In my opinion what we see with these teachers is a kind of turn of the screw of Foucaultian power. It is the exertion of power at a meta-level which denies that which it is. In a sense this meta-power-power gives even less scope for the individual liberty to criticize it, than does simple authoritarian power. Ultimately the new power is one which does not recognize itself as power, and will not accept a critique of itself as power, yet wants, as the conservatives [David Thompson and commenters on his post] do effectively point out, particular outcomes.
In that sense the "spontaneously correct" responses that the children came up with after their play had been pedagogically guided, are in some sense related to Foucault's "confessionalism" in modern regimes of power and knowledge.
It is not anymore a simple opposition of spontaneity versus discipline, as in some ham-handed authoritarianism. It is a meta-attempt to discipline the very spontaneity of the children themselves, to "structure" it for outcomes. To "get them to find the right answers by themselves," but the answers are still predetermined, not a matter of free inquiry.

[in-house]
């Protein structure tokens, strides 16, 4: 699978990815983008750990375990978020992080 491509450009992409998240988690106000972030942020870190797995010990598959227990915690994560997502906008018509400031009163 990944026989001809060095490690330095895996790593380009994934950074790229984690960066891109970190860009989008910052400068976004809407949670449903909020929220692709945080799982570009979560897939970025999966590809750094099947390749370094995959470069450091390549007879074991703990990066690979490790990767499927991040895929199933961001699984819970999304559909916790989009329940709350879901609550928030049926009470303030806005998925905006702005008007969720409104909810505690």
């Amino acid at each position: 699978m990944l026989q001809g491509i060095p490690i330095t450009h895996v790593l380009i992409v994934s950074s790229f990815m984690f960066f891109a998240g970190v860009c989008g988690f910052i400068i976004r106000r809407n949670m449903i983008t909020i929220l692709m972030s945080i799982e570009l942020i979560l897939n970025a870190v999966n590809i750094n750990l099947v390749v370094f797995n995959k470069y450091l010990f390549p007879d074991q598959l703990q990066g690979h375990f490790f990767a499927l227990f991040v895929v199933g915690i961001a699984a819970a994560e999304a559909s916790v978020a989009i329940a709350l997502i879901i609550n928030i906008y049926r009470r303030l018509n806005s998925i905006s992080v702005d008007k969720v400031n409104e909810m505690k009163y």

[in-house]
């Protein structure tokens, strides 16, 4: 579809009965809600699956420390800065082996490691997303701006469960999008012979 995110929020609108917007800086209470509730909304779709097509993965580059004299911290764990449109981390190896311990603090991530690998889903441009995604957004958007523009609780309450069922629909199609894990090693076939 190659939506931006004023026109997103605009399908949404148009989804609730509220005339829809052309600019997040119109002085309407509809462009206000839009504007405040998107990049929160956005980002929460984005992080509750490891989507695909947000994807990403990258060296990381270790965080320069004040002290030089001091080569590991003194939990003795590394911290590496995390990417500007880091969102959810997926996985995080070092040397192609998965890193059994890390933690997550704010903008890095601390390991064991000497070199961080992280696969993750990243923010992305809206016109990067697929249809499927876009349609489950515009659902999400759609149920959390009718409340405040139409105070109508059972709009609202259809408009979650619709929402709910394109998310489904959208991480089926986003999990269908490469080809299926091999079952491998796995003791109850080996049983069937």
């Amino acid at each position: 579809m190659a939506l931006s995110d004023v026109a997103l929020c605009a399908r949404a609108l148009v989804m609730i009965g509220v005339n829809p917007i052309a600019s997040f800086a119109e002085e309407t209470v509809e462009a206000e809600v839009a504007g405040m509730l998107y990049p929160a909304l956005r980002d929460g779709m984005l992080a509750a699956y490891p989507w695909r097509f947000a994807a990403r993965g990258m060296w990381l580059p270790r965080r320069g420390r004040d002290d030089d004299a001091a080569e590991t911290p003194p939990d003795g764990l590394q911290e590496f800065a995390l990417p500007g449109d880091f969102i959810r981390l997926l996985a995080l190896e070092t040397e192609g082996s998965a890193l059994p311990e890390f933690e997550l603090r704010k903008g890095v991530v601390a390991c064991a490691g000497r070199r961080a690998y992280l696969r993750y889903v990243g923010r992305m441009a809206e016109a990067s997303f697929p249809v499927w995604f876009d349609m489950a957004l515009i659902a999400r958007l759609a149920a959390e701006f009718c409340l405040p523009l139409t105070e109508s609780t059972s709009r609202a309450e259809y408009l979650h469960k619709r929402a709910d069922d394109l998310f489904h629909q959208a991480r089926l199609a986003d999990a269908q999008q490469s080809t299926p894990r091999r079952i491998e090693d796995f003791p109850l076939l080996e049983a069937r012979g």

In an earlier draft of the essay, I compared the Legotown teachers' indoctrination to the worst of Catholic school, but on reading humbition's comments, I realize that analogy is inapt. However heavy- or light-handed Catholic school indoctrination might be, the authority of the priests and nuns is never in doubt. This authority might be granted on unfalsifiable, irrational terms, but it is overt and admitted.
The indoctrination by means of the non-authority authority the teachers employ is far more corrosive than even the very worst the Catholics can do. An 8-year-old at least has a fighting chance against Catholic school; the authors and their ilk have fooled the editors of a published journal, half the philosophical community and even to some extent their critics; what chance does a child have?
An analogy springs immediately to mind: The number of Ph.D.-level academics who take this blanket anti-authoritarian stance: If they're so anti-authoritarian, why are they seeking the authority of degrees, appointments and tenure?
I am suspicious of anyone who styles himself anarchist who does not first and always—as I do by titling this blog "The Barefoot Bum"—find some way to undermine his own authority.